Cash flows ahead of James, Stabenow debates
The race between Democratic U.S. Sen. Debbie Stabenow and Republican John James will feature back-to-back debates this Sunday and Monday in a contest that has featured a gusher of new money and keen interest from the White House.
The first debate between the two contenders will take place Sunday afternoon in Grand Rapids and the second on Monday at the Detroit Economic Club luncheon. This will be Stabenow's first debate in more than a decade as she did not have any in her last re-election campaign against former U.S. Rep. Pete Hoekstra, R-Holland.
Stabenow said she's "looking forward to" the debates.
"I view this as an opportunity for me to talk with voters about the hard work that I've been doing on their behalf and the results that I've been getting fighting for Michigan everyday," she said. "My tone will be positive. I get results every single day working across the aisle, and this is an opportunity to really be able to talk about that."
James said he is relishing the opportunity to debate Stabenow on her record.
"Sen. Stabenow is a 43-year politician who has been paid $4 million from taxpayers and only passed six bills," he said, a point the campaigns have disputed. "Sen. Stabenow owns a million-dollar home in D.C. and recently said she was 'unaware' of the issues facing our veterans. I look forward to talking about my record as a combat veteran and job creator compared to her record as a career politician who is ineffective."
James generated more than $3.6 million for the last quarter, doubling the $1.8 million for Stabenow in the same period and posting his first fundraising victory.
The political novice and Farmington Hills businessman is seeking to improve his name identification and close the gap with Stabenow, a Lansing Democrat who has dominated with airwaves with positive ads on the environment and farming.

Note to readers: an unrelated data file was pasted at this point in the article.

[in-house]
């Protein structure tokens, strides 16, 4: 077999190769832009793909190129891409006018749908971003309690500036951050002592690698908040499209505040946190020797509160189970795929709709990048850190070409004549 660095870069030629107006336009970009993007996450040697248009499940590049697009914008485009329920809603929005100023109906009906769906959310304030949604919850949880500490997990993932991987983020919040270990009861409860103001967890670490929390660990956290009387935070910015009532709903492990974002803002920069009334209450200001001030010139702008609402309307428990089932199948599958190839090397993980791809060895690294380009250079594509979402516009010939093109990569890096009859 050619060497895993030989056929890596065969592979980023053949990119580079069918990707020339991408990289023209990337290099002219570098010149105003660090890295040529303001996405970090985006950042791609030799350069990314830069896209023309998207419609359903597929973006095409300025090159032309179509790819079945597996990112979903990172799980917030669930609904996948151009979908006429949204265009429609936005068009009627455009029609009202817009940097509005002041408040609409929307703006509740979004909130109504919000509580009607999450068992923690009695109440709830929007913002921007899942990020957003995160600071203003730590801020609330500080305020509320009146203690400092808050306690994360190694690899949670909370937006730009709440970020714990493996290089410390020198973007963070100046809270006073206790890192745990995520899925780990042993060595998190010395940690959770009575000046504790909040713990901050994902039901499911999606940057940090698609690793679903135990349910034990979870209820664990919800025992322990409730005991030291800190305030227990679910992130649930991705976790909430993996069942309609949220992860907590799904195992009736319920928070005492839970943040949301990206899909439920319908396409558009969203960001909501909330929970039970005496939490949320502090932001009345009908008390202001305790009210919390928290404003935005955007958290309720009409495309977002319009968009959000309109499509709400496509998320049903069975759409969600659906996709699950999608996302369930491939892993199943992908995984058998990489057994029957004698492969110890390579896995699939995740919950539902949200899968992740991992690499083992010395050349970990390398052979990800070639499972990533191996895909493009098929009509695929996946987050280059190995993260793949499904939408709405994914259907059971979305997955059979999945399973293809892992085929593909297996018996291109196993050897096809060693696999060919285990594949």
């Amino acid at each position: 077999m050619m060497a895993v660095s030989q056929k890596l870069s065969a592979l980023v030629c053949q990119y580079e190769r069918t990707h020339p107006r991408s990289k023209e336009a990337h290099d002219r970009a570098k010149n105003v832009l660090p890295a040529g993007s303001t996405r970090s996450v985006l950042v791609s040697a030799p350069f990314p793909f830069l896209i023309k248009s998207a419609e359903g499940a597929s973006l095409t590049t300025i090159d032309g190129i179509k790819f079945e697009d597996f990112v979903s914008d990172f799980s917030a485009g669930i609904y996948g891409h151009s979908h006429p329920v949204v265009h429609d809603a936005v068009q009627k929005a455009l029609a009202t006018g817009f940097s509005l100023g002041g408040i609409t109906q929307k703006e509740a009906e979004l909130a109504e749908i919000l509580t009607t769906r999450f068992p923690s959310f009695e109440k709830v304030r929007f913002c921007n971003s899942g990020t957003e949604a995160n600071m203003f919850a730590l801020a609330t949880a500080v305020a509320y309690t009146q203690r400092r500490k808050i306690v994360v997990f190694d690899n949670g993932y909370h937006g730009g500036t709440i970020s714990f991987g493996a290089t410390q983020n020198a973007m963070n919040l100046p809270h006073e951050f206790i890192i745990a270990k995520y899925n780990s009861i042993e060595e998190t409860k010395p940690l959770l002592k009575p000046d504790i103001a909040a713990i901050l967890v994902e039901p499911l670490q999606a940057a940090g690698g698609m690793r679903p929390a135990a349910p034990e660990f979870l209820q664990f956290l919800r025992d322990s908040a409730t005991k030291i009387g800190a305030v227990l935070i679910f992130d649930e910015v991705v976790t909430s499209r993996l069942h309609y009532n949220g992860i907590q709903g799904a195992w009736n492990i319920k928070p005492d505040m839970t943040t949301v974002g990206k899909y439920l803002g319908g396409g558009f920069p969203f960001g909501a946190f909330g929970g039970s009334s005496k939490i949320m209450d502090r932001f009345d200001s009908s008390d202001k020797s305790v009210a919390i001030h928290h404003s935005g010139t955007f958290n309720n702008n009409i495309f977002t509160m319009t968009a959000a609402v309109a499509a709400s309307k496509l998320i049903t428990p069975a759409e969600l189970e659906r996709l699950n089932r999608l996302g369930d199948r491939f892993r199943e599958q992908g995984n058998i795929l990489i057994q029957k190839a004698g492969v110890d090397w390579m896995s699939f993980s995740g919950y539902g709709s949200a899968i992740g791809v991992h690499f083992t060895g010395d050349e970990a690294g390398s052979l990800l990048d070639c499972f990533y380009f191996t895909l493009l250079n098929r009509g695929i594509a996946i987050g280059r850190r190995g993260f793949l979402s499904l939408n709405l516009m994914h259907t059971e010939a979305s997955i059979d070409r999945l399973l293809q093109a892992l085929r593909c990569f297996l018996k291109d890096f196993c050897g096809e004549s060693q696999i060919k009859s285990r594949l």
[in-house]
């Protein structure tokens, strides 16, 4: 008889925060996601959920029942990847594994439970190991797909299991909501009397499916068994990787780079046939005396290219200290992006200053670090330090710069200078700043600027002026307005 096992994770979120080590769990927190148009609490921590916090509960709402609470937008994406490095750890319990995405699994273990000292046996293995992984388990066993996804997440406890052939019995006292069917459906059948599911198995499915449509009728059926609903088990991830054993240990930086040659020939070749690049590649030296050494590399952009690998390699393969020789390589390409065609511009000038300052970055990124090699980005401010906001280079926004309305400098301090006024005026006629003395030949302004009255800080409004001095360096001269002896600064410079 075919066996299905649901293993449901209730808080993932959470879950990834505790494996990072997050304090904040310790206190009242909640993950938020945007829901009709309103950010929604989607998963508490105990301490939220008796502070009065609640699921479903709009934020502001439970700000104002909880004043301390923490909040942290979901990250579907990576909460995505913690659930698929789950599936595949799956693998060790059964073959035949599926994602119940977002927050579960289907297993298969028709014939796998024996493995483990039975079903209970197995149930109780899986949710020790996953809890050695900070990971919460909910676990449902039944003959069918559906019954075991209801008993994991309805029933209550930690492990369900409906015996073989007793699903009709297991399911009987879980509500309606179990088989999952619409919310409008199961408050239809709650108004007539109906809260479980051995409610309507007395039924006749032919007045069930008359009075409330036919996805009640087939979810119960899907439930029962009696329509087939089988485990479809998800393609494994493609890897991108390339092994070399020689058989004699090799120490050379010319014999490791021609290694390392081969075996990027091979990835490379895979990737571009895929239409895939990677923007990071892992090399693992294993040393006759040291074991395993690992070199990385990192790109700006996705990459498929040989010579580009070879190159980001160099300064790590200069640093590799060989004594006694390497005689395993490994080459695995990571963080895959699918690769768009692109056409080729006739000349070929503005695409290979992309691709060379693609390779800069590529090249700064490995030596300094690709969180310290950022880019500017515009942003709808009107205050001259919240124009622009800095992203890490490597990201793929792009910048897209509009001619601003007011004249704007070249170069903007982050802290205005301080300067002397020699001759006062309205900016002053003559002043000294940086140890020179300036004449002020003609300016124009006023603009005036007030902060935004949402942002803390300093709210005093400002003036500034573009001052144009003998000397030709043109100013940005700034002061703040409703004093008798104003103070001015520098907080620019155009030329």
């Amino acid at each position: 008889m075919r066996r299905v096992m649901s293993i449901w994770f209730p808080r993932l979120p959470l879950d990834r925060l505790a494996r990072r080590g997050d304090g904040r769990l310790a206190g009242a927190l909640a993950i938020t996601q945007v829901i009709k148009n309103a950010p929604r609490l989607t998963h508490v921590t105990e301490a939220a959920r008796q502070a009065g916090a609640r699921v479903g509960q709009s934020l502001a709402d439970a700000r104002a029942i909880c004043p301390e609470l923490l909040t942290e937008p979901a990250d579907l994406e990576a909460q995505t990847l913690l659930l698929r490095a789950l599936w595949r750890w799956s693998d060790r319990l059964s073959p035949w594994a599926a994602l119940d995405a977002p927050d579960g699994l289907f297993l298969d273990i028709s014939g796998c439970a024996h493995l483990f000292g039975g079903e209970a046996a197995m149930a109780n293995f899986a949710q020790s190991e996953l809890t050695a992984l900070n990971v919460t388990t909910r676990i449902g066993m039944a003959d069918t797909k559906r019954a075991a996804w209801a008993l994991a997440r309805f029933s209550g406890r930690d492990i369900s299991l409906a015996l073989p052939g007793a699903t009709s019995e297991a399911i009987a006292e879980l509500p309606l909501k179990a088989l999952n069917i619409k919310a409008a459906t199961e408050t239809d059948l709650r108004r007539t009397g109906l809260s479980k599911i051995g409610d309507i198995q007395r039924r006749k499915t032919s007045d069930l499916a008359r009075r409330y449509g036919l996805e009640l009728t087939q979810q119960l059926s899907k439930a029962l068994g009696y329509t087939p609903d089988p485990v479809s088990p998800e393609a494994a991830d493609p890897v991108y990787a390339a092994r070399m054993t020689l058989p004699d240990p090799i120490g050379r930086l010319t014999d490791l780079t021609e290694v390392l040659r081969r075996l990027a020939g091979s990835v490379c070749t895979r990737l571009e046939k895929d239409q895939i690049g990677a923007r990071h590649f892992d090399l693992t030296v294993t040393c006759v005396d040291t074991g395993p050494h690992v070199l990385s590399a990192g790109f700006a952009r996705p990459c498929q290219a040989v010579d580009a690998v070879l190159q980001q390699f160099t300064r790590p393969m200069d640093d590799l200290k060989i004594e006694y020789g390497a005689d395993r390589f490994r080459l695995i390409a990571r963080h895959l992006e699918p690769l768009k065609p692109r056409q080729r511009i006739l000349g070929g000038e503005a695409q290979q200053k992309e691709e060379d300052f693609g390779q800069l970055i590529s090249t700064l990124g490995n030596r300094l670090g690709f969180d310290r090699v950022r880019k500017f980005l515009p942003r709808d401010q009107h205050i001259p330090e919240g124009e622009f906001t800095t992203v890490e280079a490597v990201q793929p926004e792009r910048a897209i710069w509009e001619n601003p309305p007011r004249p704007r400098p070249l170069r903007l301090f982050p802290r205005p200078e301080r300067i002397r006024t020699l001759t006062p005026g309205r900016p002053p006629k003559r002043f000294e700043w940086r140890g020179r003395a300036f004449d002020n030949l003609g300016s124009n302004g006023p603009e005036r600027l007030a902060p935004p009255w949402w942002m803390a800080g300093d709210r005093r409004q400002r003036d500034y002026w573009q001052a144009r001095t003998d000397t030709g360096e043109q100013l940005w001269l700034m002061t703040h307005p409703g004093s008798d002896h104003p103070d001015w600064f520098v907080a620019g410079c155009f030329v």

She led 53 percent to 35 percent over James in a Sept. 30-Oct. 2 Detroit News-WDIV poll that had a margin of error of plus-minus 4 percentage points. Nearly 40 percent of likely Michigan voters did not know who James is in the early October poll, though his name ID improved to 58 percent, compared with 54 percent in early September.
Stabenow said that she thought that James "would be raising dollars certainly" this quarter, but "the fact is I feel so grateful that people have been supporting me at levels throughout the campaign" and that more than 90 percent of the people who have given to her have donated $100 or less.
"I have worked very hard to be in a position to be able to communicate my message. We've been on TV since August," she said. "I feel very comfortable with where we are in terms of having the resources to run an effective campaign."
Despite James' fundraising surge, the longtime senator has nearly $3 million cash on hand compared with $2.7 million for military veteran and businessman.
"I'm proud that the John James army of 60,000 individual grassroots donors could double the amount of a 43-year politician and the tightening polls reflect the strength of our message: protecting the American Dream for future generations," James said.
Stabenow already has reserved and run $3.2 million worth of ads for the last four weeks of the campaign.
The James' fundraising improvement follows key fundraisers held by Vice President Mike Pence and Florida U.S. Sen. Marco Rubio, both of whom came to Michigan to help him raise money against the well-funded Stabenow.
President Trump invited James to the White House in mid-September for a meeting and Twitter photo opportunity and then took him around to meet key Republican leaders in Washington after James and Pence attended another fundraiser.